Mix it up: 5 ways to team up canine hunting styles and put roosters in the gamebag
By Tom Carpenter
One of the rewards of all of Pheasants Forever’s habitat work is the magic of being in the field with our bird dogs. According to survey numbers, about 70 percent of Pheasants Forever members own at least one hunting dog. The flushing dog:pointing dog split is about 55:45.
That means, sooner or later, we’re all probably going to going to have to “mix it up,” which makes the following two questions arise.:
How can I hunt with someone who runs a dog that points while mine flushes, or vice versa?
Won’t the dogs just cause problems for each other and the hunting group?
The answer is simple: Just do it! Until you’ve tried it, it’s amazing how effective and easy it is to hunt pointing and flushing dogs together.
It all starts with mindset. You’ll have plenty of days to hunt alone with your dog – something we all live for. But on a shared hunt, you’re there as much for the camaraderie as the kill. That’s not to say you can’t or won’t get birds, though. You can, and will. Here are 5 approaches.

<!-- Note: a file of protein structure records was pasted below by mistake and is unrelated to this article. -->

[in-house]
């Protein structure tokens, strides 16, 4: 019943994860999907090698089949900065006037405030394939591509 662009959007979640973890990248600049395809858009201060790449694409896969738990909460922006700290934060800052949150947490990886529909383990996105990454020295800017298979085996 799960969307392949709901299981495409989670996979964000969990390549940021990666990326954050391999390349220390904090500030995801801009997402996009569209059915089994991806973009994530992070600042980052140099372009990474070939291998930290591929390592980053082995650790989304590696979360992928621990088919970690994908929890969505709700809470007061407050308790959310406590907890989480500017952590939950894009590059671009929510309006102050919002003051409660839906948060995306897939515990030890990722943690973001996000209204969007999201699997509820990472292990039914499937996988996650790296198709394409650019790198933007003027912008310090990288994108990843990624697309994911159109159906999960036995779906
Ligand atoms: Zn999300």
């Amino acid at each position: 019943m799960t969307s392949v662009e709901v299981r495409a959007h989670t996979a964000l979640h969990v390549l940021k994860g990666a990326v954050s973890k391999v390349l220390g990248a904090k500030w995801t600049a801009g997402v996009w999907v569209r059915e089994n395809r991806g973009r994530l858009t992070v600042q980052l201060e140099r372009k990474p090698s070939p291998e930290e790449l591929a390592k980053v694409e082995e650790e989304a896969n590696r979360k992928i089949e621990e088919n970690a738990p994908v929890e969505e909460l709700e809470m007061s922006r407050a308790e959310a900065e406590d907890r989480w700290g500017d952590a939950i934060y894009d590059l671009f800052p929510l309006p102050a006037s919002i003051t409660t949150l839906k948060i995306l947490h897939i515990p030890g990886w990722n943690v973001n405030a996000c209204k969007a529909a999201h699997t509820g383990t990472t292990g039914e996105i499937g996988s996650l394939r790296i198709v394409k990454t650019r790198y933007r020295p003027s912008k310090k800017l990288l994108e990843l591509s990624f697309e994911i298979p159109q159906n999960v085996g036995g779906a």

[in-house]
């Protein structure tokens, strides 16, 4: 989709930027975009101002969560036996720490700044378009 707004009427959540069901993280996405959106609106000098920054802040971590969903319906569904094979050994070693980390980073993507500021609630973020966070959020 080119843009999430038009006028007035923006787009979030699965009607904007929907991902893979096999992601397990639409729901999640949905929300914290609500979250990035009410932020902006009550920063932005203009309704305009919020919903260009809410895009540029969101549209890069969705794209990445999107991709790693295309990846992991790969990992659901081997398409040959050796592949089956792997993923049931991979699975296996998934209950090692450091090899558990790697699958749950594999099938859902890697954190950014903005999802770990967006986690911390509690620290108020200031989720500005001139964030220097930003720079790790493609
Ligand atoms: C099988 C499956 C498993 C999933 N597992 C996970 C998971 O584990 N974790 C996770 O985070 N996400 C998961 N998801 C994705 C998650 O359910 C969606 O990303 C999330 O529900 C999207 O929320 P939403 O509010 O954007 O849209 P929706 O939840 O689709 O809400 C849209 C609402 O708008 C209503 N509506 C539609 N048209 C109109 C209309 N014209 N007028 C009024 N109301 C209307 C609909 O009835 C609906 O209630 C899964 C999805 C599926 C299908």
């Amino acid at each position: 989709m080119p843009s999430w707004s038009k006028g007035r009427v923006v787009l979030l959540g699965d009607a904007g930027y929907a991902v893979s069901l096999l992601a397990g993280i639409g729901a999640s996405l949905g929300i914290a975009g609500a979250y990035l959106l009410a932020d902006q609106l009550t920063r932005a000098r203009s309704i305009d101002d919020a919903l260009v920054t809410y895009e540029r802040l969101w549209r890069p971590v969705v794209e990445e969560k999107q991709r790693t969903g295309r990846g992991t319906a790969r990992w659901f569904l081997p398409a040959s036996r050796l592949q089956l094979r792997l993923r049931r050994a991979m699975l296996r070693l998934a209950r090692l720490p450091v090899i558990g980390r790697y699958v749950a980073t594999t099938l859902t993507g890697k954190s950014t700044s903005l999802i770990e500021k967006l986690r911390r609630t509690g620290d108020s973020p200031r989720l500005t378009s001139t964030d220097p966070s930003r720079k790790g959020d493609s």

Run the flushing dog inside a habitat seam of thicker cover, working in. Let the pointing dog cruise the outside / lighter edge of a seam, working out.
Work as close as you want to your partner hunter-dog team, but a hundred yards or so is about right in thinner cover, 50 yards or so in thicker habitat.
Call each other over if your dog gets on a bird … especially a pesky runner, looper or lurker. Often a different approach – the plowing of a flusher or the finesse of a pointer – can locate the bird. And two noses and eight legs are better than one and four.
If the pointing dog locks up, life isn’t over if the flushing dog works in and does the flush ... as long as somebody’s there to shoot.
Because they stay closer and quarter well, flushing dogs are perfect for a line of hunters working a field. But pointing dogs can partake too; place them on the ends of the line, pushing out to the sides where the flushers don’t go.
Life, friendships and hunting season are too short to miss out on mixed-dog hunts. More nose power is better than less, and bird dogs are pretty smart at working together and figuring it all out.
Tom Carpenter, editor at Pheasants Forever, is assisted by Lark -- a pointing dog whose best friends are flushers.
A version of this article originally appeared in the Summer 2019 issue of Pheasants Forever Journal.